Union Urges AT&T to Reject Activist Investor's "Archetype Ploy of Vulture Capitalists"

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AT&T chairman and CEO Randall Stephenson

Communications Workers of America president Chris Shelton argues in a letter that Elliott Management's proposals are a "stale critique" that is "flawed in key respects."

AT&T’s main labor union, the Communications Workers of America, has reiterated that it wants the telecom giant to reject activist investor Elliott Management’s proposals for a shake-up of the company, describing it an "archetype ploy of vulture capitalists."

The union, which represents more than 100,000 AT&T workers, in mid-September said the hedge fund’s proposals would eliminate jobs and harm customers and long-term investors.

In an email and letter from Sept. 25 that AT&T on Tuesday disclosed in a regulatory filing, the union's president, Chris Shelton, again urged AT&T chairman and CEO Randall Stephenson and the company's board to "reject Elliott Management's 'Activate AT&T' proposal, which, if implemented, would undermine both AT&T's promising rebound since closing the Time Warner merger, its long-term valuable relationship with its skilled workforce, and critical investments in next-generation broadband networks that are crucial to building vibrant communities and a strong U.S. economy."

Saying the union was "deeply troubled by Elliott Management's proposed intervention," Shelton called it "the archetype ploy of vulture capitalists: boost earnings through headcount reductions, outsourcing and reduced investment to benefit Elliott Management." Added the union: "We think this approach will not benefit long-term shareholders."

The letter included data on Elliott's past shareholder activism, with Shelton arguing, "There is no evidence that Elliott's restructuring and capital allocation strategies have succeeded in creating long-term value."

The letter also argued that Elliott's proposals are a "stale critique" that is "flawed in key respects, particularly in failing to attend to the recent rebound in the company's share price, its actual long-term performance, and its articulated strategy for integrating Time Warner assets."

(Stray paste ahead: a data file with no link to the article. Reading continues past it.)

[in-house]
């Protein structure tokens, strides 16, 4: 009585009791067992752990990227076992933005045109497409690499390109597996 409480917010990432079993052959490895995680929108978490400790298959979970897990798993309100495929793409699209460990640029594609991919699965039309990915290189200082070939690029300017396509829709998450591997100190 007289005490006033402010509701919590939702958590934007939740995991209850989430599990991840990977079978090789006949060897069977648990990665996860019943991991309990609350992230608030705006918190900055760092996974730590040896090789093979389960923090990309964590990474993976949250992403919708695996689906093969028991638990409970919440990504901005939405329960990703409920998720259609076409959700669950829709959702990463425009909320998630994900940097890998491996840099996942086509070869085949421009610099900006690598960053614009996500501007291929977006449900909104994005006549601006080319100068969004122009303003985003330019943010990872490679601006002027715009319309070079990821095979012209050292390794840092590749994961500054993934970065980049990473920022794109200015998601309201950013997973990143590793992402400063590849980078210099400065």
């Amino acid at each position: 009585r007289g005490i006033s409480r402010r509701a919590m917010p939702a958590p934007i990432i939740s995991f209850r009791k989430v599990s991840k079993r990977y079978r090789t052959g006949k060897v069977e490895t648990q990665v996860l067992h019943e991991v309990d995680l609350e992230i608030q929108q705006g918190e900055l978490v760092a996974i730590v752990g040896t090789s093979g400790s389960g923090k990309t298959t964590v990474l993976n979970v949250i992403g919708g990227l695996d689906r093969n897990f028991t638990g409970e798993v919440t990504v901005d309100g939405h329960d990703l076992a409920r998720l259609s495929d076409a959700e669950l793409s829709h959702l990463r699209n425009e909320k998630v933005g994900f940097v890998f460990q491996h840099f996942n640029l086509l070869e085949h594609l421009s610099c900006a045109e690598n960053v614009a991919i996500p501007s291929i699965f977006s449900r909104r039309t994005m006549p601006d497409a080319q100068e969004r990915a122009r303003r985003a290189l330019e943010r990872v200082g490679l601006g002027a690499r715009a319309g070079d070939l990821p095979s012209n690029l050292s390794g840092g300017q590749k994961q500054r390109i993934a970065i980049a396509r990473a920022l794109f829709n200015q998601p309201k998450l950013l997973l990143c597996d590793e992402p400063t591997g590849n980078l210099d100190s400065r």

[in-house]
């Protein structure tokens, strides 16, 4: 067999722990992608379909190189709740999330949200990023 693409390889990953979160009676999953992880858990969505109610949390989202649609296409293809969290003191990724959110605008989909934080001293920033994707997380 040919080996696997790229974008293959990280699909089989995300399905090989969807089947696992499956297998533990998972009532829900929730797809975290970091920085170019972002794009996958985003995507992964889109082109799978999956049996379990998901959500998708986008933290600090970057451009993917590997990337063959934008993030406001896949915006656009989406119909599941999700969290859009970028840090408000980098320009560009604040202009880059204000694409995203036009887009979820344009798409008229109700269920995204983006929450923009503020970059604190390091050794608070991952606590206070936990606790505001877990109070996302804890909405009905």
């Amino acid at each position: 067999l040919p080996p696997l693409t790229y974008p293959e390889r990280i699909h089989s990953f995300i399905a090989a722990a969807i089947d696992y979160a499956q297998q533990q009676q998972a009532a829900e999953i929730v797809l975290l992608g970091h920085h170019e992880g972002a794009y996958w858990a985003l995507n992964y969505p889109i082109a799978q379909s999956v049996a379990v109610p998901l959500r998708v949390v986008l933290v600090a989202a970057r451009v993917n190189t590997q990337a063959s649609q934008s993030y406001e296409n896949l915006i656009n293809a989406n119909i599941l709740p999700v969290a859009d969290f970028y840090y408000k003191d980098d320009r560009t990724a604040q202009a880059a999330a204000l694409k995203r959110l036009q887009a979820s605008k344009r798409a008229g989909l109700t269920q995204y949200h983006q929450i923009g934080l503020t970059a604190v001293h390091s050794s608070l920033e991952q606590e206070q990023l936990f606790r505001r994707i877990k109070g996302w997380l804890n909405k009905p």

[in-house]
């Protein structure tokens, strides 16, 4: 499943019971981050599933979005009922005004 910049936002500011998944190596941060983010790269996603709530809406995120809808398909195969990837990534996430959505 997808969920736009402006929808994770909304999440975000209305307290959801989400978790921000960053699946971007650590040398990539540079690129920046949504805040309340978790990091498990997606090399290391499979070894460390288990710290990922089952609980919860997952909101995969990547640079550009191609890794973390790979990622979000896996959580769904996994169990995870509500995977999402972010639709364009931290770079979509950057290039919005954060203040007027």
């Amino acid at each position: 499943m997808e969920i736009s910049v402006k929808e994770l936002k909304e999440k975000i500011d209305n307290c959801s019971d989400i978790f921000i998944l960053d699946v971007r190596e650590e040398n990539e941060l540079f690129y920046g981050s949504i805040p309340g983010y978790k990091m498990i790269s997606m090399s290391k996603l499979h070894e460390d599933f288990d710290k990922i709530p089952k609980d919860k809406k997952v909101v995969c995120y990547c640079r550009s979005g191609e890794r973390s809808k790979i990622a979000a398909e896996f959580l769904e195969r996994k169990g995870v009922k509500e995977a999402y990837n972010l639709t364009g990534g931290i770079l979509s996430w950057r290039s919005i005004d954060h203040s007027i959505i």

Elliott called for changes at the telecom and entertainment giant, arguing that its acquisition strategy in particular has hurt the company's shares and performance. It particularly criticized AT&T's acquisition of satellite TV giant DirecTV, given the challenges the pay TV market has seen since, and raised questions about the strategic benefits of the takeover of Time Warner. "AT&T should now place its greatest emphasis on operations — it must move past the era of asset accumulation and into one of integration and execution," the letter argued, adding that changes could lead AT&T's stock to reach a value of $60-plus by the end of 2021, representing a 65 percent-plus upside.

Elliott outlined a four-part plan focused on "increased strategic focus," including the possible sale of unnecessary assets; improved operational efficiency; "a formal capital allocation framework"; and "enhanced leadership and oversight." 

AT&T chairman and CEO Stephenson recently called the Elliott proposals a "mixed bag." He told a Goldman Sachs investor conference last month: "There are some things in the letter that we've looked at and say it makes a lot of sense. And we need to push further and talk about that." But, he added: "There are some other areas you look at, and it's not as clear in terms of how it would make sense for us. But these are smart guys, right, and they put a lot of ideas into the paper that we need to sit down and engage with them on."